Morningstar reporter does ax work on NLPC shareholder activism • National Legal And Policy Center
Last week, a reporter from the influential financial ratings and research firm Morningstar, Ruth Saldanha (picture above), reported results of a proxy season analysis of a so-called “anti-ESG explosion” of shareholder resolutions at the annual meetings of several major companies.
Without contacting the National Legal and Policy Center about its 25 proposals this year, Morningstar incorrectly characterized them as measures contrary to the environmental, social and governance (“ESG”) focus that has been widely adopted by Corporate America.
“In [Saldanha’s] apparent zeal to disparage NLPC’s participation in the stock ownership process, Morningstar dismissed the fact that nearly everything of our resolutions were about governance issues – that’s right, the “G” in “ESG,” said Paul Chesser, director of the Corporate Integrity Project for NLPC. “It makes them pro-ESG!”
Indeed, NLPC’s proposals on several occasions have been proposed in the past, with very similar language, by progressive shareholders who would be identified as “pro-ESG”. Of the NLPC’s 25 proposals, six sought to split the roles of president and CEO; Eleven of them called for greater disclosure of charitable donations; Four of them called for greater disclosure of lobbying expenses; and the other sought greater diversity on the board. The other three could also have been proposed by progressives: one asked for transparency from Alphabet on the requests it received from the government to remove content from its platforms, and two of them addressed the rights rights and slave labor (Disney and General Motors).
“What about any of these proposals that make them ‘anti-ESG?’ asked Chesser. “Why is good transparent governance ‘pro’ when progressives pitch the idea, but ‘anti’ when conservatives pitch it? Morningstar can’t even point to anything in the statements of support for our resolutions that scream “conservative” or “anti-ESG”.
Curiously, Morningstar unwittingly admitted that NLPC’s proposals were really pro-ESG, reporting, “A lot of [NLPC] the proposals have found language and wording that the Securities and Exchange Commission deems acceptable by copying previously approved pro-ESG proposals. Morningstar also said one of NLPC’s many proposals – to split the roles of chairman and CEO – was “reasonable, and many stakeholders, Morningstar Sustainalytics included, recommended that investors vote for the proposal.” .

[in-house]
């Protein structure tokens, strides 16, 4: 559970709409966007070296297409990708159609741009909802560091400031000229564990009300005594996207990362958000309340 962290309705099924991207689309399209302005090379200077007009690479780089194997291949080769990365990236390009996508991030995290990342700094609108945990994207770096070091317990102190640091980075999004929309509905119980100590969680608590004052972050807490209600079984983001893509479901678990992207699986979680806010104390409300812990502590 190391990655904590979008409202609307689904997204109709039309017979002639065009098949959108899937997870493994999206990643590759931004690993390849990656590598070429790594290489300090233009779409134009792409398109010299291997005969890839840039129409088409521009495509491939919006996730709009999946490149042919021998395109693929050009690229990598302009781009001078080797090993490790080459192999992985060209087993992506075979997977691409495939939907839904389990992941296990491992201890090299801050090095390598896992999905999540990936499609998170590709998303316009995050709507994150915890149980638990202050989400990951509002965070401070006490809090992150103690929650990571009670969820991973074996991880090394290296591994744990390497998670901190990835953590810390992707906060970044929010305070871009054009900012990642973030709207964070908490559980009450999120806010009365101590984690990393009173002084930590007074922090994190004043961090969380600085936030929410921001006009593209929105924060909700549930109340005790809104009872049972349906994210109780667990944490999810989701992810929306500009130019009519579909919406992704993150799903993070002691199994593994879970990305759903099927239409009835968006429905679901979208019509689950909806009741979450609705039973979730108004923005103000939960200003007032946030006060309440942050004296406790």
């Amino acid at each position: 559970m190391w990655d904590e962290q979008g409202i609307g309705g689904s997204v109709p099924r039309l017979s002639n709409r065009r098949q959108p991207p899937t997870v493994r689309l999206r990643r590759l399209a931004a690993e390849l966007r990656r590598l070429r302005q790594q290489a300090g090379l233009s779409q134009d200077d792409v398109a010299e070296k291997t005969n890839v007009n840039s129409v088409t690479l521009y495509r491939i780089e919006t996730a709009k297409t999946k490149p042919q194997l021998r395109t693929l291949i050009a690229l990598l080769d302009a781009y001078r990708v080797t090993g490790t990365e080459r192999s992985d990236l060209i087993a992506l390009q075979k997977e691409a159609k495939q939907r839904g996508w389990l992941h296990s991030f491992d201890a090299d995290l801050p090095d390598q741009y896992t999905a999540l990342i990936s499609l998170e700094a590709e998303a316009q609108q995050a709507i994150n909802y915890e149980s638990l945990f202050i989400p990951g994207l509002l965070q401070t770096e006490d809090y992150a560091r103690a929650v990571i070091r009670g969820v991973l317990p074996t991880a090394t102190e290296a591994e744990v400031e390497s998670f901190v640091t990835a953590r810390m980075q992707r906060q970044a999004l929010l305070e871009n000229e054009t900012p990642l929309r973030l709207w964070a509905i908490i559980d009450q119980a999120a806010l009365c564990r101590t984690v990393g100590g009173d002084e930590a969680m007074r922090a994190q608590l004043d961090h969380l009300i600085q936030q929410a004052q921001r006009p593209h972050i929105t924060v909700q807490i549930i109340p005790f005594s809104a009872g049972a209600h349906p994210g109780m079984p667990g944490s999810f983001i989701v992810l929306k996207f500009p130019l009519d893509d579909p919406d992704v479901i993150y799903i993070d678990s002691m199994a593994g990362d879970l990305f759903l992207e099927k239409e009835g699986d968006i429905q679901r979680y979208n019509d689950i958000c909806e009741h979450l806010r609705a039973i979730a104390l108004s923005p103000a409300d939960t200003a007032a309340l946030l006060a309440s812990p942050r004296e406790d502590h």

Nevertheless, Saldanha – in his general effort to portray resistance to “woke” corporate policies as a failure – misled his readers, subscribers and the business media about the nature of the NLPC resolutions. Worse – and without contacting the NLPC to find out more about its proposals – Saldanha smeared the NLPC by calling its intentions “dishonest” and “insincere”.
“If shareholders had approved any of our resolutions and companies had implemented their measures, they would not have done so in a way that benefits political conservatives or so-called ‘anti-ESG’ advocates – because that’s not what we asked for in our resolutions,” Chesser said. “Greater transparency and accountability is good governance for everything customers and investors – and again, these are measures that have been requested repeatedly in the past by progressive shareholders.
Chesser added that Morningstar is not the objective research and rating company – influencing hundreds of billions of dollars in investments – which many take for granted. The finance company is investigation by Missouri Attorney General Eric Schmitt under the state’s consumer protection and anti-“boycott, divestment, and sanctions” laws.
“I suspect what really bothers Morningstar and the ESG advocates is that we showed up on what they considered their turf at annual shareholder meetings,” Chesser said. “I’m sure they don’t like competition.”
Chesser called the proxy season as a whole an amplified first step for conservatives and noted that nearly every “pro-ESG” resolution presented to shareholders in recent years has also been voted down. Nevertheless, progressive shareholders have won the global “battleground” by showing up year after year, thanks to pro-ESG sympathizers who have invaded the boardrooms and executive suites of every major company.
“Ruth Saldanha and Morningstar were hoping we would be demoralized by our resolutions failing to pass, and I’m sure they wish we were gone,” Chesser said. “But we are just getting started. See you next year!”